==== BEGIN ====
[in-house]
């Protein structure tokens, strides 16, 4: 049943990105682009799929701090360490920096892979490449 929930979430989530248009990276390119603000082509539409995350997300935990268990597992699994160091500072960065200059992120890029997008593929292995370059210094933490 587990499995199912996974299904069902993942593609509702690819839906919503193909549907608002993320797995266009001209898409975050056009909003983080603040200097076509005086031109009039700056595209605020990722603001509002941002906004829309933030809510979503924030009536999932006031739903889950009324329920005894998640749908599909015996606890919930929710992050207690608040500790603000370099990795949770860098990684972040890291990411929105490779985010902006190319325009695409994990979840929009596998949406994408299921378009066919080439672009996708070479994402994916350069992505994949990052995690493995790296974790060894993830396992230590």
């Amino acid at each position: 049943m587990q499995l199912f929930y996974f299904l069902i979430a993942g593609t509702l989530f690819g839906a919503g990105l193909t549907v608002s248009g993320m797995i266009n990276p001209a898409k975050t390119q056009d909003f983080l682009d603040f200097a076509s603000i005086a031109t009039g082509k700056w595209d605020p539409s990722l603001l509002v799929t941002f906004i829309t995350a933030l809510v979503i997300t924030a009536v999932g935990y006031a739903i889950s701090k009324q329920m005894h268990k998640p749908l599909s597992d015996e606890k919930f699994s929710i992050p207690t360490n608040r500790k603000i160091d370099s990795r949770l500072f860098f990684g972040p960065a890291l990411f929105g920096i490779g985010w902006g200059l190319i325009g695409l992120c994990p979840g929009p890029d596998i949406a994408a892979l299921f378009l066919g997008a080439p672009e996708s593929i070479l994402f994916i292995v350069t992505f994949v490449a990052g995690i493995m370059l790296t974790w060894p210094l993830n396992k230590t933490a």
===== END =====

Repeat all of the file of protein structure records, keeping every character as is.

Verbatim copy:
[in-house]
């Protein structure tokens, strides 16, 4: 049943990105682009799929701090360490920096892979490449 929930979430989530248009990276390119603000082509539409995350997300935990268990597992699994160091500072960065200059992120890029997008593929292995370059210094933490 587990499995199912996974299904069902993942593609509702690819839906919503193909549907608002993320797995266009001209898409975050056009909003983080603040200097076509005086031109009039700056595209605020990722603001509002941002906004829309933030809510979503924030009536999932006031739903889950009324329920005894998640749908599909015996606890919930929710992050207690608040500790603000370099990795949770860098990684972040890291990411929105490779985010902006190319325009695409994990979840929009596998949406994408299921378009066919080439672009996708070479994402994916350069992505994949990052995690493995790296974790060894993830396992230590």
């Amino acid at each position: 049943m587990q499995l199912f929930y996974f299904l069902i979430a993942g593609t509702l989530f690819g839906a919503g990105l193909t549907v608002s248009g993320m797995i266009n990276p001209a898409k975050t390119q056009d909003f983080l682009d603040f200097a076509s603000i005086a031109t009039g082509k700056w595209d605020p539409s990722l603001l509002v799929t941002f906004i829309t995350a933030l809510v979503i997300t924030a009536v999932g935990y006031a739903i889950s701090k009324q329920m005894h268990k998640p749908l599909s597992d015996e606890k919930f699994s929710i992050p207690t360490n608040r500790k603000i160091d370099s990795r949770l500072f860098f990684g972040p960065a890291l990411f929105g920096i490779g985010w902006g200059l190319i325009g695409l992120c994990p979840g929009p890029d596998i949406a994408a892979l299921f378009l066919g997008a080439p672009e996708s593929i070479l994402f994916i292995v350069t992505f994949v490449a990052g995690i493995m370059l790296t974790w060894p210094l993830n396992k230590t933490a």